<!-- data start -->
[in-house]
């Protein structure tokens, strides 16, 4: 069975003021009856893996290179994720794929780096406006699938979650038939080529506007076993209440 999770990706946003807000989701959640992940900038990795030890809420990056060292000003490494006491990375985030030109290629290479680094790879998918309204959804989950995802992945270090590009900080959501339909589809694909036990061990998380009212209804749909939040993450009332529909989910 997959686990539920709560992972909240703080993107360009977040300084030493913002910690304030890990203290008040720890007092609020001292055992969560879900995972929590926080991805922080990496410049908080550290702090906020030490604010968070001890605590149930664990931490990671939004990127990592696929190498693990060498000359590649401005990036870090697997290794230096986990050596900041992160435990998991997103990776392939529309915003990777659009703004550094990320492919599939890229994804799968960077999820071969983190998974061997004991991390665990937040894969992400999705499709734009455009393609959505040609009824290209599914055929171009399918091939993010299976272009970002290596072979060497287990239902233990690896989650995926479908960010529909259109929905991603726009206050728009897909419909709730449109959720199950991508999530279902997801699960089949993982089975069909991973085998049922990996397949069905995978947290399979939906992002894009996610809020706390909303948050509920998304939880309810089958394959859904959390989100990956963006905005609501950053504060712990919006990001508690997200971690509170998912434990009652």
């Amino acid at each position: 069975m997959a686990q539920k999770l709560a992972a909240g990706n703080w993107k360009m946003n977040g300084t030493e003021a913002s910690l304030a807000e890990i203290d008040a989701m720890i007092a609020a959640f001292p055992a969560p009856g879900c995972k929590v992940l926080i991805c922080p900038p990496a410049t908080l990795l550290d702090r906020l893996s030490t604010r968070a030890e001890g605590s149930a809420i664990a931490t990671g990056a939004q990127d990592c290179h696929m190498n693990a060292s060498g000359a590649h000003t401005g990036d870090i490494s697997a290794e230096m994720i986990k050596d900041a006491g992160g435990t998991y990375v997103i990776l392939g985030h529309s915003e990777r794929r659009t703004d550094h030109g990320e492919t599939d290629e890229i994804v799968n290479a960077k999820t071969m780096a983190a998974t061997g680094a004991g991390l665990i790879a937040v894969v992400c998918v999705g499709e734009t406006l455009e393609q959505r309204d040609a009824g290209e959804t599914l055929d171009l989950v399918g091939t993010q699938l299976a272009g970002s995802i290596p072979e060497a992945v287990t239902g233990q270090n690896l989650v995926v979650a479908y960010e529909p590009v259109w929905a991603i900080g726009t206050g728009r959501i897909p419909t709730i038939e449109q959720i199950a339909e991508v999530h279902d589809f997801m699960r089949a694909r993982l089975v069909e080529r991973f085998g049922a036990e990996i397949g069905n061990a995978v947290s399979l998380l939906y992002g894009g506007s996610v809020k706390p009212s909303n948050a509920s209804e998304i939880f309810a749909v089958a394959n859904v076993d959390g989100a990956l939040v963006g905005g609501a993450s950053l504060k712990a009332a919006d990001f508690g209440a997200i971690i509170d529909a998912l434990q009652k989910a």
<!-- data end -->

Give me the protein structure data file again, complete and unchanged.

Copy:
[in-house]
């Protein structure tokens, strides 16, 4: 069975003021009856893996290179994720794929780096406006699938979650038939080529506007076993209440 999770990706946003807000989701959640992940900038990795030890809420990056060292000003490494006491990375985030030109290629290479680094790879998918309204959804989950995802992945270090590009900080959501339909589809694909036990061990998380009212209804749909939040993450009332529909989910 997959686990539920709560992972909240703080993107360009977040300084030493913002910690304030890990203290008040720890007092609020001292055992969560879900995972929590926080991805922080990496410049908080550290702090906020030490604010968070001890605590149930664990931490990671939004990127990592696929190498693990060498000359590649401005990036870090697997290794230096986990050596900041992160435990998991997103990776392939529309915003990777659009703004550094990320492919599939890229994804799968960077999820071969983190998974061997004991991390665990937040894969992400999705499709734009455009393609959505040609009824290209599914055929171009399918091939993010299976272009970002290596072979060497287990239902233990690896989650995926479908960010529909259109929905991603726009206050728009897909419909709730449109959720199950991508999530279902997801699960089949993982089975069909991973085998049922990996397949069905995978947290399979939906992002894009996610809020706390909303948050509920998304939880309810089958394959859904959390989100990956963006905005609501950053504060712990919006990001508690997200971690509170998912434990009652």
């Amino acid at each position: 069975m997959a686990q539920k999770l709560a992972a909240g990706n703080w993107k360009m946003n977040g300084t030493e003021a913002s910690l304030a807000e890990i203290d008040a989701m720890i007092a609020a959640f001292p055992a969560p009856g879900c995972k929590v992940l926080i991805c922080p900038p990496a410049t908080l990795l550290d702090r906020l893996s030490t604010r968070a030890e001890g605590s149930a809420i664990a931490t990671g990056a939004q990127d990592c290179h696929m190498n693990a060292s060498g000359a590649h000003t401005g990036d870090i490494s697997a290794e230096m994720i986990k050596d900041a006491g992160g435990t998991y990375v997103i990776l392939g985030h529309s915003e990777r794929r659009t703004d550094h030109g990320e492919t599939d290629e890229i994804v799968n290479a960077k999820t071969m780096a983190a998974t061997g680094a004991g991390l665990i790879a937040v894969v992400c998918v999705g499709e734009t406006l455009e393609q959505r309204d040609a009824g290209e959804t599914l055929d171009l989950v399918g091939t993010q699938l299976a272009g970002s995802i290596p072979e060497a992945v287990t239902g233990q270090n690896l989650v995926v979650a479908y960010e529909p590009v259109w929905a991603i900080g726009t206050g728009r959501i897909p419909t709730i038939e449109q959720i199950a339909e991508v999530h279902d589809f997801m699960r089949a694909r993982l089975v069909e080529r991973f085998g049922a036990e990996i397949g069905n061990a995978v947290s399979l998380l939906y992002g894009g506007s996610v809020k706390p009212s909303n948050a509920s209804e998304i939880f309810a749909v089958a394959n859904v076993d959390g989100a990956l939040v963006g905005g609501a993450s950053l504060k712990a009332a919006d990001f508690g209440a997200i971690i509170d529909a998912l434990q009652k989910a």